Photo by Bob AulDamned if Sam Clauder wasn't telling Clockwork the truth. On Sept. 10, the state Assembly passed a resolution that acknowledges the difference between industrial hemp and marijuana and calls for University of California studies on the wonder plant's feasibility.
Clauder runs Californians for Industrial Renewal (CAIR), and this isn't exactly the legislation he told us about three months ago (“Hemp, Hemp Hooray!” June 18). That bill would have California farmers planting hemp by the end of winter 2000. The resolution by Assemblywoman Virginia Strom-Martin (D-Duncans Mills) also didn't enjoy the widespread bipartisan support Garden Grove Democratic political consultant Clauder envisioned; the final vote of 41-30 split along party lines.
But it's a step toward CAIR's ultimate goal: making the Golden State hemp-friendly by the time the Democratic National Convention rolls into LA's Staples Center in August 2000. As it stands, California joins seven other states that have recognized industrial hemp's potential by passing legislation this year.
The plant can be used to produce paper, building materials, textile fiber, oil, paint, diesel fuel, plastics and food protein. It can be grown on marginal farmland and requires less water than most plants once established, as well as little or no herbicides or pesticides. It's a vigorous plant, maturing in three or four months, allowing several harvests per year. But unlike its distant cousin marijuana, hemp won't get you high.
Introducing her resolution, Strom-Martin said the current hemp prohibition “makes about as much sense as prohibiting gardeners from growing poppies because one variety is the source of opium.”
HELLO, I MUST BE GOINGHuntington Beach began the week on Sept. 13 with more mysteriously high bacteria levels in the ocean north of the Santa Ana River, prompting county health officials to post warning signs on the beach. Then, two miles of shoreline were closed on Sept. 16 when more than 1,000 hypodermic needles washed ashore.
On one section of beach, signs warning of the high bacteria were taken down 15 minutes before new signs went up warning of the needles. Wasn't that a Marx Brothers routine?
The needle closure lasted only a day, but coupled with the bacteria scare, the damage may be done. With officials saying they have no clue as to how the needles or the bacteria got to the beach, out-of-towners told the dailies they have given up on Huntington Beach and are now heading south to Newport and Laguna beaches to frolic.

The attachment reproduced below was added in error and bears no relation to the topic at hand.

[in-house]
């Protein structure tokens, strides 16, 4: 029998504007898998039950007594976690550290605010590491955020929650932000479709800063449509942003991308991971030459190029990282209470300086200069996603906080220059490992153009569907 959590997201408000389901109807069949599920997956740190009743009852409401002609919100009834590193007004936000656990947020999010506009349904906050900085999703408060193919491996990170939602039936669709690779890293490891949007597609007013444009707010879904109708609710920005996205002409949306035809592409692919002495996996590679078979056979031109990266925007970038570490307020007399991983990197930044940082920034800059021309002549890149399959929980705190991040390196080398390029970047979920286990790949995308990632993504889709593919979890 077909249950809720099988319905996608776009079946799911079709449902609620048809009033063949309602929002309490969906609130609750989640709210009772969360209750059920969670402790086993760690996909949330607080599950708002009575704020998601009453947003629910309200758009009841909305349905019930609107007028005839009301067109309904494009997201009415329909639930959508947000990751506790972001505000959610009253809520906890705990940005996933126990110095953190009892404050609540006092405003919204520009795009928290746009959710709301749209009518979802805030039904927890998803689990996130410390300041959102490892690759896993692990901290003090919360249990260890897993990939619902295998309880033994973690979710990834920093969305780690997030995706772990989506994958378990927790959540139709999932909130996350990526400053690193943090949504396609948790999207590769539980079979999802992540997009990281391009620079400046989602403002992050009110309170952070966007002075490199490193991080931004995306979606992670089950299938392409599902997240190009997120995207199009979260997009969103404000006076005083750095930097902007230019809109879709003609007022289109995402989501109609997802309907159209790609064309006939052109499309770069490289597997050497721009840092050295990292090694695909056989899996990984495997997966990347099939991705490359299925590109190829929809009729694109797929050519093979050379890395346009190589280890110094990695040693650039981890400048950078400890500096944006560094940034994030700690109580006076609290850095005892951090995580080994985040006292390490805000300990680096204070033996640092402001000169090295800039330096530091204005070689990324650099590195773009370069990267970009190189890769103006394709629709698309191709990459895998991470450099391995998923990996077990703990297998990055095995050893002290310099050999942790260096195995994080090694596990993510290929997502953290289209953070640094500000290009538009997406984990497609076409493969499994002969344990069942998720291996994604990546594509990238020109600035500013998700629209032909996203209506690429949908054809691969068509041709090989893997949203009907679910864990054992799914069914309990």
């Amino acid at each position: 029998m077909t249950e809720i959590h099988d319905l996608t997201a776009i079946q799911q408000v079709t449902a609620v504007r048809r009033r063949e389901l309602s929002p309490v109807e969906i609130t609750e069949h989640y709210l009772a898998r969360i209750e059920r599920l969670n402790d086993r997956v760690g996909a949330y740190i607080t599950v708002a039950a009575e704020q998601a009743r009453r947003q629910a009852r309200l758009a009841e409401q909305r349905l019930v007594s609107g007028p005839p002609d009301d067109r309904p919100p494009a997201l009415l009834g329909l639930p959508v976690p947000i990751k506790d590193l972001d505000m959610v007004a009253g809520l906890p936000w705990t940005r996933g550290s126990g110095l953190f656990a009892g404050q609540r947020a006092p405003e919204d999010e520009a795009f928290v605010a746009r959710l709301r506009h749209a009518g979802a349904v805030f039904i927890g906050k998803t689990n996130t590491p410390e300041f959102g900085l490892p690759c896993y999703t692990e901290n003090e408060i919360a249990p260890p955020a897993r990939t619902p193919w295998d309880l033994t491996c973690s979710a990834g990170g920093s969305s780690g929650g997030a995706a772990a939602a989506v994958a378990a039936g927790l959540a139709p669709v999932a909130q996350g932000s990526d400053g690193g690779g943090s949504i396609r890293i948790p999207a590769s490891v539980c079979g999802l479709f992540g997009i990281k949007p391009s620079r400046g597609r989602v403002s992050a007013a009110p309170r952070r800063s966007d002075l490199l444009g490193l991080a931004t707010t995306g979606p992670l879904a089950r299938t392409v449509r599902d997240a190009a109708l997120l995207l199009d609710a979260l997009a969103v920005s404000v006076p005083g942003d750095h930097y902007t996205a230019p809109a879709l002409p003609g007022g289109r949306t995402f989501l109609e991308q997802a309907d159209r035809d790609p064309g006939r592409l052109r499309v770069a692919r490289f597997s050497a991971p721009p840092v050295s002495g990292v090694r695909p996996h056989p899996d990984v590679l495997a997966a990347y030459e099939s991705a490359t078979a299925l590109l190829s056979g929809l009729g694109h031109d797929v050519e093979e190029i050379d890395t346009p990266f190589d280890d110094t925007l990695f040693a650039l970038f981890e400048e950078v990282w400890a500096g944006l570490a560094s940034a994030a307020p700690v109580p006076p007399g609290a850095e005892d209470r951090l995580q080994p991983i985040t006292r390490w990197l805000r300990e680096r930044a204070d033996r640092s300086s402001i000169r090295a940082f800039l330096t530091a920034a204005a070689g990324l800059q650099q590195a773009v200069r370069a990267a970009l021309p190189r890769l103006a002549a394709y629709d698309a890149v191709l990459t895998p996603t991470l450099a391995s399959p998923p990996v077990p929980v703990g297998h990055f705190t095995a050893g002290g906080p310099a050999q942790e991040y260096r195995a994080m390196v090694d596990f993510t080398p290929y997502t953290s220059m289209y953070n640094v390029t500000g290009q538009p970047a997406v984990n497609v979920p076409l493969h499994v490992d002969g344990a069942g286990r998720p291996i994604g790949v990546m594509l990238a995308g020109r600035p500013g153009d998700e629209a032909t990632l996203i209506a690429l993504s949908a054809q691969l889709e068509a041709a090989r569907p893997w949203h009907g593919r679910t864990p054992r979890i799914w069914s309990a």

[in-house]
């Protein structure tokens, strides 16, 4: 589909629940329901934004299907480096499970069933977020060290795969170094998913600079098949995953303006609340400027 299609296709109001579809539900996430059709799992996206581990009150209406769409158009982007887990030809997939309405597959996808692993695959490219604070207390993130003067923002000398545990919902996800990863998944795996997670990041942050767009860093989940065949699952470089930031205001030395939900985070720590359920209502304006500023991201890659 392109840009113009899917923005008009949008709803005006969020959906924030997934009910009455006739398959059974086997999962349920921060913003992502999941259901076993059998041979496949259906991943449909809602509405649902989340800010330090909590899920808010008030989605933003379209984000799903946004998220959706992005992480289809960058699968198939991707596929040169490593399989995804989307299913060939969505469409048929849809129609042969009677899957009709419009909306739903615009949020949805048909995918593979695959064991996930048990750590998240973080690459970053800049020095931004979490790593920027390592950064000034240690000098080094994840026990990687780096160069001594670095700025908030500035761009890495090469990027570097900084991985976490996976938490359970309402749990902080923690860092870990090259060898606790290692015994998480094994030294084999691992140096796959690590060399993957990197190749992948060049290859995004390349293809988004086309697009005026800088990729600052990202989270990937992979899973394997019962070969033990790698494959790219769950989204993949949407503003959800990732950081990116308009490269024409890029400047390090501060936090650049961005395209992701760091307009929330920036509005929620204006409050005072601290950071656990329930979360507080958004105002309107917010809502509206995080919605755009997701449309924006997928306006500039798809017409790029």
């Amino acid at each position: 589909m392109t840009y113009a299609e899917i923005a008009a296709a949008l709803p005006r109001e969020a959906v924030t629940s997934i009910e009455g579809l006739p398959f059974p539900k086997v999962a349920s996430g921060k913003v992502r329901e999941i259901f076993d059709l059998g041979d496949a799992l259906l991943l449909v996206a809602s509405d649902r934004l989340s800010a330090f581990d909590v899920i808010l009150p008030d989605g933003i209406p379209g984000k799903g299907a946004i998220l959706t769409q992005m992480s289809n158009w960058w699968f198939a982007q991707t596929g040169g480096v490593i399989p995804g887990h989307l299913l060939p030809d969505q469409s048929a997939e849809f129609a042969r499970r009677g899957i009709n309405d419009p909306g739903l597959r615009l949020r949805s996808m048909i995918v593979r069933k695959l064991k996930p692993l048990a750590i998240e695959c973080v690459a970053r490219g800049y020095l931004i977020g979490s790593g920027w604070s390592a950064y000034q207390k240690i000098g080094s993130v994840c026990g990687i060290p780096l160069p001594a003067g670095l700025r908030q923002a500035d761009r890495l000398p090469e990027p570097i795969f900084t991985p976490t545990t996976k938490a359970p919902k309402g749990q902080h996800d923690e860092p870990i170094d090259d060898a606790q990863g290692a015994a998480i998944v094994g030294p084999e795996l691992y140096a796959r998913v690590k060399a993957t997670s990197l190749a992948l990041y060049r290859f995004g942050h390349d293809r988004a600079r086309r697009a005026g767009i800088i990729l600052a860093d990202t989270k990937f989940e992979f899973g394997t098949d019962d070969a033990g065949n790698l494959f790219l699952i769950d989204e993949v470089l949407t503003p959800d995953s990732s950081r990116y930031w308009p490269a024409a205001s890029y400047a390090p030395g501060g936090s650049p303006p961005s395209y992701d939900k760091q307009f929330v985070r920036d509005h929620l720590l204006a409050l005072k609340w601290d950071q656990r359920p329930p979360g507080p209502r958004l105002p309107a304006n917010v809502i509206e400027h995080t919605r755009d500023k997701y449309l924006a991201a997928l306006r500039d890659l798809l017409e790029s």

Meanwhile, the town got a reminder of its last high-profile spoliation last week when the owner of the American Trader tanker that spilled more than 400,000 gallons of oil off Huntington Beach in 1990 agreed to pay $16 million in damages.
WORM OUT OF IT NBA freakazoid Dennis Rodman will not be prosecuted for public drunkenness in connection with his Aug. 21 arrest at Woody's Wharf in Newport Beach. So he's got that going for him. Which is nice. ABRA CADAVER Time to whip out those UC Irvine Medical School scandal scorecards. Again. This time with feeling. During the past five years, the school has withstood a national egg fertility scandal; at least two professors splitting amid research-impropriety probes; and, earlier this summer, a researcher resigning after being accused of deliberately spreading radioactive waste on a colleague's chair.
The latest incident involves a UCI mortician who may have sold body parts from cadavers donated to the medical school. Specifically, authorities are looking into whether Christopher S. Brown, director of the school's Willed Body Program, sold six spines for $5,000.
Hot tip to investigators: check recent withdrawals from the bank accounts of Assemblyman Scott “Slime” Baugh, Times Orange County editorial writers, and anyone on the Orange County Board of Supervisors who isn't named Spitzer.
Matt Coker has been engaging, enraging and entertaining readers of newspapers, magazines and websites for decades. He spent the first 13 years of his career in journalism at daily newspapers before “graduating” to OC Weekly in 1995 as the paper’s first calendar editor. He went on to be managing editor, executive editor and is now senior staff writer.